|January 26th||Litter Pick|
|Postponed due to COVID-19 Virus precautions||Annual General Meeting|
|April 12th||Easter Egg Hunt|
|May 17th||Open Gardens|
|TBA||Autumn Harvest Lunch|
The winter 2019 newsletter is hot off the press, please click the link below.
|March 12th||Annual General Meeting|
|April 21st||Easter Egg Hunt|
|May 11th||Play Park Cleanup|
|May 19th||Open Gardens|
|June 30th||Summer Picnic|
|September 7th||Litter Pick|
|October 13th||Autumn Harvest Lunch|
|November 3rd||Litter Pick|
The Tewkesbury Lodge Residents Association will be held on Tuesday 12 March between 6.30-8pm at Horniman Primary School.
Some residents have noticed a change in the pattern and regularity of aircraft overflying Forest Hill as well as an increase in noise levels. Please click the link below for our news sheet giving further details.
Today, February 14th, I saw my first butterfly of the year. It was large and lemon coloured and against the clear blue sky it was a thing to behold. Or that is what its behaviour was intended to impress upon male rivals and female potential mates. The Brimstone is usually the first butterfly of the year to emerge. Today’s one would have hibernated through the Winter in evergreen cover such as Holly or Ivy and then the sudden warmth of today’s weather would have awoken it from hibernation.
When the female is eventually fertilised, she will lay her eggs on the leaves of a buckthorn bush or small tree. These have small white flowers, thorns, and later in the year simple leaves and then black berries: beneath the bark the wood is yellow. The next time you wonder about removing a small inconspicuous shrub that is growing at the back of a border look out for the tell tale yellow below the bark. If it is a Buckthorn keep it, for the sake of the Brimstone.
And as our climate changes for the hotter, more of these delightful insects will survive the Winter and so become part of our Spring time garden life.
Why are we planting trees?
Three years ago we were concerned about the state of our pavements. We decided to look into this concern and determined that most of the damage to our pavements seemed to be due to trees which either were much too big for our pavements or else were the wrong type of tree for a pavement: the vigorous type of cherry that is so plentiful on our estate has very superficial and huge roots that are obviously pushing up the pavements.
The cash strapped Council can do little other than to prune the worst culprits and there is little that the Association can do about that. (Sometimes they remove trees.) The good news is that many of our problem cherry trees are coming to the end of their natural lives, and will eventually die.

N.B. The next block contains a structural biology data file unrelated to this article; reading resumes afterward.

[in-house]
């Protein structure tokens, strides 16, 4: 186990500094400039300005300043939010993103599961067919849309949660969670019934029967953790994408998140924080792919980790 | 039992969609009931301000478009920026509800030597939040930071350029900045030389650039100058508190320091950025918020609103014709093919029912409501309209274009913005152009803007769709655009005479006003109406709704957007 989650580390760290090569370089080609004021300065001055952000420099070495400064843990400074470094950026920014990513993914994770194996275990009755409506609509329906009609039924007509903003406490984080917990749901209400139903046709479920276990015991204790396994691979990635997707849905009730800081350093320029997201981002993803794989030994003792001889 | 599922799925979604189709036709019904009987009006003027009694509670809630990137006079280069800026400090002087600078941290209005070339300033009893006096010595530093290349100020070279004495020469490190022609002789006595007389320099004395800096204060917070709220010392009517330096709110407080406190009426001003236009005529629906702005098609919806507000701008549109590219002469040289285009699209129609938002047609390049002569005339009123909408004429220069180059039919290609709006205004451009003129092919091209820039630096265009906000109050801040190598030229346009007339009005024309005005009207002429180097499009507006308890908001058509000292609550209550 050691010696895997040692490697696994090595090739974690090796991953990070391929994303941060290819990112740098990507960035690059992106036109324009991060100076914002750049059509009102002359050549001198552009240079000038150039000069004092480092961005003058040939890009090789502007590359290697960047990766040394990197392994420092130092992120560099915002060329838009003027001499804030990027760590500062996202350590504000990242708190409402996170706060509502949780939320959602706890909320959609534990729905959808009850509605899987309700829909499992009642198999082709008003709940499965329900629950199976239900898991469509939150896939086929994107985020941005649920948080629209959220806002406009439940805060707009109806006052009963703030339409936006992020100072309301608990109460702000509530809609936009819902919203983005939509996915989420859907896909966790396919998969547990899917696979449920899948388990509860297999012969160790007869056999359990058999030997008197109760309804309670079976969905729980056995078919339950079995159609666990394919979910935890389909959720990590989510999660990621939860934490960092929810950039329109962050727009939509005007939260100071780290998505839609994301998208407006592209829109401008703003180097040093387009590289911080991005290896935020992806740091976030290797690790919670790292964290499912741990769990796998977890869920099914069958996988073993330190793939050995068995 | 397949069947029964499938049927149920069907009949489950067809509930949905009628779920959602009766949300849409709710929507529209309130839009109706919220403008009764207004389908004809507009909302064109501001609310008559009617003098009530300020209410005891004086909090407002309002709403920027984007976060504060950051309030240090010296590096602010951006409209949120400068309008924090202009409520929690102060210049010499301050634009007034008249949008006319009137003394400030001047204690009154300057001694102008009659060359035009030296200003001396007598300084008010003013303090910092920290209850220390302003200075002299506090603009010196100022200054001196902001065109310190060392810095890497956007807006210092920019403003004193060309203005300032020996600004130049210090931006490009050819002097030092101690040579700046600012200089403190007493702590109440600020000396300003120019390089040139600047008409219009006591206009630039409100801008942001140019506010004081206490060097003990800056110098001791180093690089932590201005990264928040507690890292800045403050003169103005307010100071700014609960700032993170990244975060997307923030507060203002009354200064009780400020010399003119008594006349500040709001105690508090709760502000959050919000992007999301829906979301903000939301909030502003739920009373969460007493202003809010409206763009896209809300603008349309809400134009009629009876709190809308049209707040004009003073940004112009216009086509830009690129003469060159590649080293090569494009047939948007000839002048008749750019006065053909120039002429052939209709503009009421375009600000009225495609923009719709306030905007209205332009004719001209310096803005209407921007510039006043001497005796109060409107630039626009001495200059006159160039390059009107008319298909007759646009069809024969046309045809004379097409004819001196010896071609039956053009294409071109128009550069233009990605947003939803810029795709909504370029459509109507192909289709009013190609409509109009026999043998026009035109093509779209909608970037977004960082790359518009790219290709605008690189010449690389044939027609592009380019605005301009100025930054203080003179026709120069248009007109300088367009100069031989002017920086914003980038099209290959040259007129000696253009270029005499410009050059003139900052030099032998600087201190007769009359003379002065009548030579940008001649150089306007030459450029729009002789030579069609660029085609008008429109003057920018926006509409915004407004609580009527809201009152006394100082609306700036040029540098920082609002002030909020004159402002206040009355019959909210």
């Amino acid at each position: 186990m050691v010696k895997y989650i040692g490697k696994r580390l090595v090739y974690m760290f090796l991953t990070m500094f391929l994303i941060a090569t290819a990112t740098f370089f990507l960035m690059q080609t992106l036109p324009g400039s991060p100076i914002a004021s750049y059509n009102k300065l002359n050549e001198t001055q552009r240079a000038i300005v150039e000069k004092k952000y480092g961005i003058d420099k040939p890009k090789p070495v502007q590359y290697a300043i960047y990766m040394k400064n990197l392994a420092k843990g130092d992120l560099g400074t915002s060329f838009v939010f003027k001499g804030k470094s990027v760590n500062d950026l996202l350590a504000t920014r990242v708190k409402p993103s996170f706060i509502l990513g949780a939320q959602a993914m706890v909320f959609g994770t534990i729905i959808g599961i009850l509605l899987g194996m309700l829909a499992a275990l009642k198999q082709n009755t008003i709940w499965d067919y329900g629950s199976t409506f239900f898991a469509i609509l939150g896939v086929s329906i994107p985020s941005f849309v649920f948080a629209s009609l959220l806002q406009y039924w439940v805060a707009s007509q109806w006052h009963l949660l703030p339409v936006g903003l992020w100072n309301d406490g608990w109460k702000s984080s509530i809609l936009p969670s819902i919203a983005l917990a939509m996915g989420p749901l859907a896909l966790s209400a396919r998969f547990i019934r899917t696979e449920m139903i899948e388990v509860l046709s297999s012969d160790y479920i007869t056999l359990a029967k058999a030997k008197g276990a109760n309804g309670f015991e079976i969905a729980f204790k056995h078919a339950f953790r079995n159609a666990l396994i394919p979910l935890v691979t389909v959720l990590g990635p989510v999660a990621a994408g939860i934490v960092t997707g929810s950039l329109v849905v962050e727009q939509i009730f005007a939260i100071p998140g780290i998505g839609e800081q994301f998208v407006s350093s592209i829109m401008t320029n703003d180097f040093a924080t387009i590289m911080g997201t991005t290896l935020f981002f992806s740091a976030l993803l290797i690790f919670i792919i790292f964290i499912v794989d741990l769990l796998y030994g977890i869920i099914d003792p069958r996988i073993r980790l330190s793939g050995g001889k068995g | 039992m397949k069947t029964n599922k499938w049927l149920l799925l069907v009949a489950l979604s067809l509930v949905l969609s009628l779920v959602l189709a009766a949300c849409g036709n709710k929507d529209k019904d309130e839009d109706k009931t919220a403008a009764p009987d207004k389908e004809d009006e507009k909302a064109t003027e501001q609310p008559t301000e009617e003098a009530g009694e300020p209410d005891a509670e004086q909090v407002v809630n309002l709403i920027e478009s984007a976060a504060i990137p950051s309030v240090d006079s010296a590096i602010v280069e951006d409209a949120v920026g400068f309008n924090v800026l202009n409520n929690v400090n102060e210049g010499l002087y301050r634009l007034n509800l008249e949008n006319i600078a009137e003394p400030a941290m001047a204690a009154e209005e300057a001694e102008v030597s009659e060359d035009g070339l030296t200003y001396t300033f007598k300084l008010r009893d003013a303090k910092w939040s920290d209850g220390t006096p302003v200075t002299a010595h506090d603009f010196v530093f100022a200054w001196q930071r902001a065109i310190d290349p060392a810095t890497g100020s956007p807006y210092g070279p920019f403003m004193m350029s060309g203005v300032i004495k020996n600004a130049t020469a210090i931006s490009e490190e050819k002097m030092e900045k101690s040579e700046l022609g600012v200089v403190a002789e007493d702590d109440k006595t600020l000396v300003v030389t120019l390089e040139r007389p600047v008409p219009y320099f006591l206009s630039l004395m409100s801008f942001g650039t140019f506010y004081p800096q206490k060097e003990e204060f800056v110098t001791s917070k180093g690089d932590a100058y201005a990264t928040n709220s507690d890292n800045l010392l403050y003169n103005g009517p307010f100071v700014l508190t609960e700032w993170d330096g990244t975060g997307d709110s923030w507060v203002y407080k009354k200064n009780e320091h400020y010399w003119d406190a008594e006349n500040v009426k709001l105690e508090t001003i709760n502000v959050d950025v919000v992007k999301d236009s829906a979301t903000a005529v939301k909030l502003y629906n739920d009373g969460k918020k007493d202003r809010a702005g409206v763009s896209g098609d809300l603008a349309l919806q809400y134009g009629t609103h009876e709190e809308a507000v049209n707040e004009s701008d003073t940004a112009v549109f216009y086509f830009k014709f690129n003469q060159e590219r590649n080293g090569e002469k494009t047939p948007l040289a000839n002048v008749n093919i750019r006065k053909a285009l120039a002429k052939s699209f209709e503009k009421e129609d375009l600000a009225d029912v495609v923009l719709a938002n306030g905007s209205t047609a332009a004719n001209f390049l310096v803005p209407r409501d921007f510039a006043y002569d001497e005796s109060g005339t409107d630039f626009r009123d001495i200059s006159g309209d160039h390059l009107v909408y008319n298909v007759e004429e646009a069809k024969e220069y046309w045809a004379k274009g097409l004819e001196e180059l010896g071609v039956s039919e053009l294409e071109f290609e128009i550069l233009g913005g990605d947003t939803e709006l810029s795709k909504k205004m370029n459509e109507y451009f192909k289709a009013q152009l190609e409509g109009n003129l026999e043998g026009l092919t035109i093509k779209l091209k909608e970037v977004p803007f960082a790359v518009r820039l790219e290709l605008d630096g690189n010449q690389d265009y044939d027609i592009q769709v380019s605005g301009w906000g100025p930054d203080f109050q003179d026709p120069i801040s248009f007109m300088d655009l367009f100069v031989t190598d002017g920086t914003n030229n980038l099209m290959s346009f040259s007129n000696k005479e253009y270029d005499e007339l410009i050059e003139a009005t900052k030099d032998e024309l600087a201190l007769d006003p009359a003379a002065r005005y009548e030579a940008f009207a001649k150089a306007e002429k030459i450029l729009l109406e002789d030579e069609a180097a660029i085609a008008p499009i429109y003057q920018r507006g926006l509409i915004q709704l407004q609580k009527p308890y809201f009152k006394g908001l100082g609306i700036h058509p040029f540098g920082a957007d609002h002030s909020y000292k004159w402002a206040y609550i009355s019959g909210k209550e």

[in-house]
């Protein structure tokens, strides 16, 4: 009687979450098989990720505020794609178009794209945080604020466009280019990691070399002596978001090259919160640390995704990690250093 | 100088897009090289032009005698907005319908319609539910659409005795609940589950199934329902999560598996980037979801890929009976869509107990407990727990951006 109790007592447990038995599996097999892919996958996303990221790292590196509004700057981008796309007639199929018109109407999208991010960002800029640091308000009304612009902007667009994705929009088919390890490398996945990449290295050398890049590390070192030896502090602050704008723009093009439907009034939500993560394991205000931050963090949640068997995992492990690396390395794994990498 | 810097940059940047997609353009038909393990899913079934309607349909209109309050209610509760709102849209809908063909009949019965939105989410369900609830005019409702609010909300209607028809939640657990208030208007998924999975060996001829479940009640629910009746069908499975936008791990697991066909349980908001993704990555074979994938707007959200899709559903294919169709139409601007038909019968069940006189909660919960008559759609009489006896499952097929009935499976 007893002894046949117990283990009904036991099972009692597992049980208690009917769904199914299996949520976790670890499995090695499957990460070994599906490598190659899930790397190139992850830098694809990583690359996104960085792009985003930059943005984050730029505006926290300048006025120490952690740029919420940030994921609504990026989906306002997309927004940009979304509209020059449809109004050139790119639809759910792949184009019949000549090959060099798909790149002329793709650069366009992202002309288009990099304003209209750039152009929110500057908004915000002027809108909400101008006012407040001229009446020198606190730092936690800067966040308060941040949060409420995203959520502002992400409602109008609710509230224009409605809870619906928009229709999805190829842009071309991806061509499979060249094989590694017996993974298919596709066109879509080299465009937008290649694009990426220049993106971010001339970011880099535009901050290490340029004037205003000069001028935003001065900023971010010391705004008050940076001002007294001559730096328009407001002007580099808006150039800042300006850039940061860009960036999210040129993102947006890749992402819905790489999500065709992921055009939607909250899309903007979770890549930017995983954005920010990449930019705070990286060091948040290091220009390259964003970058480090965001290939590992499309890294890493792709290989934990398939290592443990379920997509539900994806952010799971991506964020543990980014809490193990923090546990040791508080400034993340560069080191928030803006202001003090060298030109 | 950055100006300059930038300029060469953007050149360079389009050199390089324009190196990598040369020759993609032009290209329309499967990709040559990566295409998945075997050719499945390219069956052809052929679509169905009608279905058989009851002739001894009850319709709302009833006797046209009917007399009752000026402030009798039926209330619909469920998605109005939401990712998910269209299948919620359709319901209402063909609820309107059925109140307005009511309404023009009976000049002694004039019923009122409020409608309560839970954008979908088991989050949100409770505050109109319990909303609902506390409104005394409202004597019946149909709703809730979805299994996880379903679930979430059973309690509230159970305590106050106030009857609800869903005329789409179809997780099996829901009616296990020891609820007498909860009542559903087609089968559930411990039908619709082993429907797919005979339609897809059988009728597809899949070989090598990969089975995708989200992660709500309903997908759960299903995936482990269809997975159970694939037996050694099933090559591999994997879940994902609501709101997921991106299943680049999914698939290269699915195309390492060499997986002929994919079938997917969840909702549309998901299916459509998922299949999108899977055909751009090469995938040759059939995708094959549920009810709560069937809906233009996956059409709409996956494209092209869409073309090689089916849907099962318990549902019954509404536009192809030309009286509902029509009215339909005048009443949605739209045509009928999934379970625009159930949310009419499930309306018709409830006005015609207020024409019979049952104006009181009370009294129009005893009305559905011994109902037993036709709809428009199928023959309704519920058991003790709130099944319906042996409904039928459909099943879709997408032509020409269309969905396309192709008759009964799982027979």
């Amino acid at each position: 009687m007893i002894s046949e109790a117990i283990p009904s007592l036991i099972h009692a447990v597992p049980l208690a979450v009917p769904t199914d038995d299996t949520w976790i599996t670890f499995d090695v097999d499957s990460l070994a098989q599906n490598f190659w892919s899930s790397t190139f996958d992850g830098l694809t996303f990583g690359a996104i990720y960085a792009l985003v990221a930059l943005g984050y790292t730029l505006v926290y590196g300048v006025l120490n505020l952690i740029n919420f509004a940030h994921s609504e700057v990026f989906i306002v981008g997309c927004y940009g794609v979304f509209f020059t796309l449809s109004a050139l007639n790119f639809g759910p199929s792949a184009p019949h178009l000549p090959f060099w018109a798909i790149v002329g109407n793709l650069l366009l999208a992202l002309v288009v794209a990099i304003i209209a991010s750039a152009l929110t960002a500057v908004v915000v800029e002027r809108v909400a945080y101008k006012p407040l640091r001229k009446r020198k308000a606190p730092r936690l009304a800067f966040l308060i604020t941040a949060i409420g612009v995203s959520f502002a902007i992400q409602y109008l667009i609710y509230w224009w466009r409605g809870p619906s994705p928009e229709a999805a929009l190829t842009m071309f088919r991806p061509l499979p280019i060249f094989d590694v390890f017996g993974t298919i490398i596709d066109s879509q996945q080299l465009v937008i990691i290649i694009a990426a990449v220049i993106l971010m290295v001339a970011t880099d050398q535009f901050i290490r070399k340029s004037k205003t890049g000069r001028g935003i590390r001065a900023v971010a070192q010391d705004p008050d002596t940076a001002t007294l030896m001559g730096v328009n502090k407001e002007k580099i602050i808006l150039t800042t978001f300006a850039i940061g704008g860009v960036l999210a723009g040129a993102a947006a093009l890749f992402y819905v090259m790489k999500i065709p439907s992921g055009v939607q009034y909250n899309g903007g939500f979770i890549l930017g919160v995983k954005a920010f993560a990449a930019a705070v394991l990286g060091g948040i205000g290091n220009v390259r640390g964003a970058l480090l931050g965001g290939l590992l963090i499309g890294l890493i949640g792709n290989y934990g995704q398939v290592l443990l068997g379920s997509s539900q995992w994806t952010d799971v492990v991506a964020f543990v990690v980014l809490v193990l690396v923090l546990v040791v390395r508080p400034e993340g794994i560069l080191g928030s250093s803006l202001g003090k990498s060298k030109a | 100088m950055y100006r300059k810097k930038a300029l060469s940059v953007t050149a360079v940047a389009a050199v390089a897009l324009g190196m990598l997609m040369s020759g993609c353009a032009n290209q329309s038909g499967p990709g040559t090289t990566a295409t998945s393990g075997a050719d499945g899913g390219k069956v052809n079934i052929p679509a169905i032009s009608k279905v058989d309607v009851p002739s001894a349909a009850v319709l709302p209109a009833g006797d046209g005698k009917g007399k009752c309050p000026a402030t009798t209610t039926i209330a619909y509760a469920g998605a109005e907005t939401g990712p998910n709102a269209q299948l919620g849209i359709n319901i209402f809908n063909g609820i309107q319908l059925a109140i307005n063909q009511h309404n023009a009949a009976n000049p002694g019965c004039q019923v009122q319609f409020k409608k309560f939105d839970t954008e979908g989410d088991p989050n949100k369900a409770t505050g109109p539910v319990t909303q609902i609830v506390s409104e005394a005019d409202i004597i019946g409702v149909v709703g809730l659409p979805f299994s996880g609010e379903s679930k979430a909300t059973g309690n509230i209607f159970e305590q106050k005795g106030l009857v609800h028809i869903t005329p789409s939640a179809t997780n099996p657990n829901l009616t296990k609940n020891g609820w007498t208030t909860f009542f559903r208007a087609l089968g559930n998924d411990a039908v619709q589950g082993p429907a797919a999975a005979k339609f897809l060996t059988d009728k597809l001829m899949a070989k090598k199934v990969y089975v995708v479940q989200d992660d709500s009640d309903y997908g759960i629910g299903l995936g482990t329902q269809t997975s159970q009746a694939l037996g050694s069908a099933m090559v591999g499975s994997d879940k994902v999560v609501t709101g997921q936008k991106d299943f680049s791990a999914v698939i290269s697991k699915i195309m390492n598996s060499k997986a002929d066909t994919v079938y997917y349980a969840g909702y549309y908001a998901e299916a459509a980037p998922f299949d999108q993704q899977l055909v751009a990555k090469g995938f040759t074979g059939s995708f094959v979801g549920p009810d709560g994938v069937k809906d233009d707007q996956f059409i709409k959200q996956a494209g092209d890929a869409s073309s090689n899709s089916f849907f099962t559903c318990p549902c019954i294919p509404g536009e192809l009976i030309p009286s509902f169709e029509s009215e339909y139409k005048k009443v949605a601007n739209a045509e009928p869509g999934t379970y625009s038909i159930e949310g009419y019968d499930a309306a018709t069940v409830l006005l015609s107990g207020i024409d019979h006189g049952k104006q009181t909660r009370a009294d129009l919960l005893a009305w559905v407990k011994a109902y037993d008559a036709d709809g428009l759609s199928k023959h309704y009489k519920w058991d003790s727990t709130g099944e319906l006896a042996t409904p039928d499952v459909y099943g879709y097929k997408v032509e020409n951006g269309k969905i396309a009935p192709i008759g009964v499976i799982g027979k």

What we can do is raise funds for much smaller trees which still have lots of colour and interest throughout the year, but which will not spoil our pavements. Nearby streets in East and West Dulwich manage to do this very well, and at our AGM two years ago we decided to emulate their good practice.
What have we done so far?
Members of the Association have responded enthusiastically to this situation and over two years we have raised the funds for the planting of 26 trees. Some of this has come from external funding which we have been able to raise from the Forest Hill Assembly and the Greater London Authority but most has come from the generous support of our members. Members have also offered to water these trees and the first year’s trees were watered very well throughout an extremely hot summer in which many trees elsewhere in London suffered badly. We have also tried out a variety of small trees in different habitats, such as the windier or the sunnier parts of our Estate.
In all this we are working closely with the voluntary organisation Street Trees for Living which works with the Council to plant street trees. Street Trees for Living has facilitated the planting of 400 trees across the different parts of the Borough of Lewisham over the last two Winters and we have been involved with this wider initiative also.
Can you help us?
We are now asking all of our members to consider supporting the project either by contributing towards the cost of a tree or by offering to water a tree.
Each tree costs £270 which includes the cost of surveying the site, buying the tree, planting the tree and insuring it. £270 is a bargain and one nearby Borough charges £450!
Each tree needs 20 litres of water given all at one go into an irrigation tube each week through the first two growing seasons. This water ensures that the tree’s roots grow deeply and do not come up to the pavement in search of water.
If you are able to help in either of these ways please let your street rep know. You will find their address at the back of your Newsletter and you can return your leaflet to them. Alternatively you can contact Stuart directly using his tree email address which is firstname.lastname@example.org